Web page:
Private label food brands sold by supermarkets and other retailers, long a shopping-list staple of budget-conscious consumers, continue to chip away at the dominance — and market share—of highly advertised national brands, according to a new report. These house brands are on track to achieve market penetration of between 25 percent and 30 percent in the next decade, up from their current market share of less than 20 percent. By 2025, one in every three food product purchases in the U.S. will be a private label product.
House brands have grown 6 percent over the last five years, compared with just 2 percent growth in sales of national branded packaged food manufacturers, according to a new report that looks at the drivers behind of the rising power of private label brands. The report was prepared by Rabobank, a financial services provider.
The increasing competitive strength of retailer brands reflects a power shift from consumer packaged goods companies to food retailers, as well as the growing trust and loyalty consumers have to today's innovative and high-quality retailer brands, Rabobank said.
"Retailer brands have matured from their original positioning as 'cheap and cheerless' generic products into a more diverse range of national brand equivalents and, more recently, highly innovative premium products," said Nicholas Fereday, a Rabobank analyst and author of the report. "On grocery shelves around the U.S., from convenience stores to upscale supermarkets, retail brands now compete successfully and often win against national brands, earning consumer trust in terms of pricing, quality, image and value."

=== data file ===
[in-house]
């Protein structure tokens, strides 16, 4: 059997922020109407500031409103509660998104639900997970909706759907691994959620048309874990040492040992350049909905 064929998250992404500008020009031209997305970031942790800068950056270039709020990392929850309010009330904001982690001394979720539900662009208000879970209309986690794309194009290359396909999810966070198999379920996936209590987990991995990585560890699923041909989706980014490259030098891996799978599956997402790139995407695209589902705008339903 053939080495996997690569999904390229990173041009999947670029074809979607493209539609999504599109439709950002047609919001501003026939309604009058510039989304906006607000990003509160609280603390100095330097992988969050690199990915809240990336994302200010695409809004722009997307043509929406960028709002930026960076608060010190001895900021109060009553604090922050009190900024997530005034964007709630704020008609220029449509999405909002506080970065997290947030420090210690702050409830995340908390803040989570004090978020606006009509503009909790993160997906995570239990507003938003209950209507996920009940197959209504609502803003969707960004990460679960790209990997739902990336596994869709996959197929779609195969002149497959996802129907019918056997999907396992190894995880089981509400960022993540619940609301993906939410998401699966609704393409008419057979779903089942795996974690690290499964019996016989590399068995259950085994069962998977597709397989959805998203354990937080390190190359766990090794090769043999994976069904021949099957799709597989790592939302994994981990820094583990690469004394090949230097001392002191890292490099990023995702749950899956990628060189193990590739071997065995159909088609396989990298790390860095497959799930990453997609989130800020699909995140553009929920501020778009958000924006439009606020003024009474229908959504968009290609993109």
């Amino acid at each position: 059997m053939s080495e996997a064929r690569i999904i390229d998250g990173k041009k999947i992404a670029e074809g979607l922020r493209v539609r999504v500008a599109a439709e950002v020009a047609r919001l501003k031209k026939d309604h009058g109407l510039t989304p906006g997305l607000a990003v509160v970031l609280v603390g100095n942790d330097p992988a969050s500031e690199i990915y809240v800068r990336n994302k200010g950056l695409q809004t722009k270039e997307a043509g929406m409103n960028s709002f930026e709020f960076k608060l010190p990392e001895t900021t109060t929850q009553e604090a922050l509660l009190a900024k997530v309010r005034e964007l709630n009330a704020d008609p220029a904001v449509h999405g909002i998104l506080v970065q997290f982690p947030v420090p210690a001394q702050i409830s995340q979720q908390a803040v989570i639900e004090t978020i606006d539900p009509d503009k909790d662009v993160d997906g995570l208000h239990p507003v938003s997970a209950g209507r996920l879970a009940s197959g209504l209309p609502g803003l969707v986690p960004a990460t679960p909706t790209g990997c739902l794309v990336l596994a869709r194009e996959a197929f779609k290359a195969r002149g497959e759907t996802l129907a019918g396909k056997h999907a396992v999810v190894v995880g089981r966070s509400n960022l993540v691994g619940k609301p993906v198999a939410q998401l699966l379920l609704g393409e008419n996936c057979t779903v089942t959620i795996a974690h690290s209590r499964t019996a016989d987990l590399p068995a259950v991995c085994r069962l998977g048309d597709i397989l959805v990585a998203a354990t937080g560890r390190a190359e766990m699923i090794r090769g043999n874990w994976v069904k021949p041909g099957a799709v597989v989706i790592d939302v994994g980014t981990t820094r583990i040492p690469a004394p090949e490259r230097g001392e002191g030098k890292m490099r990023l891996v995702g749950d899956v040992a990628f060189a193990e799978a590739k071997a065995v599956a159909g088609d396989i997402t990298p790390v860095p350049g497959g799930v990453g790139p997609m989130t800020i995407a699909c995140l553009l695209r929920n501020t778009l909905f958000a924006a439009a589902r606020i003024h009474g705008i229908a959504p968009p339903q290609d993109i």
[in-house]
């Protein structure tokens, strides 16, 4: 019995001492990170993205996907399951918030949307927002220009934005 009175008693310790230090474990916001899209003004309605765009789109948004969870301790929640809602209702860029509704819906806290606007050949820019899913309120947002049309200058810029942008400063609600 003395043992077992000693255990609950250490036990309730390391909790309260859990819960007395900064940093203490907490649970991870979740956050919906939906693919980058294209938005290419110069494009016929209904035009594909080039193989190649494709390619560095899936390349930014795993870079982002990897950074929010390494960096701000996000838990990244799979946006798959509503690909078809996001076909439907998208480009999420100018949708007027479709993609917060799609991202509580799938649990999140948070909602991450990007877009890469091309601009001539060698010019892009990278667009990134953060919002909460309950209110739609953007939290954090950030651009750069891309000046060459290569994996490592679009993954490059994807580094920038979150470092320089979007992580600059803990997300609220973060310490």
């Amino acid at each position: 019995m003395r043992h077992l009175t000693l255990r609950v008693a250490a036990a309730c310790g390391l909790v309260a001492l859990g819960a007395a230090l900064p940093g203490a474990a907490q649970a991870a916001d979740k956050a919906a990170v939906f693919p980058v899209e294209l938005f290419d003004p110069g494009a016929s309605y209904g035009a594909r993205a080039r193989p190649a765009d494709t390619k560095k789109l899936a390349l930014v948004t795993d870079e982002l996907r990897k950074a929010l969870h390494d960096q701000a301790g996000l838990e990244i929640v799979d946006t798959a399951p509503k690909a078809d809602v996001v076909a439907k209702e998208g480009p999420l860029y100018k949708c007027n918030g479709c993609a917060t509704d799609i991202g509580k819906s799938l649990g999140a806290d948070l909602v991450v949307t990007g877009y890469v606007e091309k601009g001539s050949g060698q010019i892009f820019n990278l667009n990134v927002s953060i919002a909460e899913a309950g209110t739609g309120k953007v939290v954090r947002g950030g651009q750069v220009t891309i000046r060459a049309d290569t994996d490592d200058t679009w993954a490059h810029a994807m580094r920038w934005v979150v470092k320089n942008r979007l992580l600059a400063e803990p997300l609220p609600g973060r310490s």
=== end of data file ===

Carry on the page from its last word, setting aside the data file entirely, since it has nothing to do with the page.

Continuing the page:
Retailers have stepped up their game in brand management, Fereday added. Successful retailers have developed premium products, employ sophisticated packaging and have expanded into new categories, such as the fast-growing chilled ready meats segment. Retailers are also acting like brand managers, following a multitiered approach by offering value brands, national brand equivalents and value-added premium brands.
It's giving retailer shelves, freezers and coolers a new look; retail brands were estimated to account for nearly one-third of the new food and beverage items introduced in the U.S. last year.
Retail brands have also benefitted from long-standing consumer purchase patterns, Rabobank said. Retailer brands win on value in recessionary times and rarely ceded ground in good times. At the height of the 2008 recession, retailer brand sales grew 14 percent compared with 3 percent for national brands.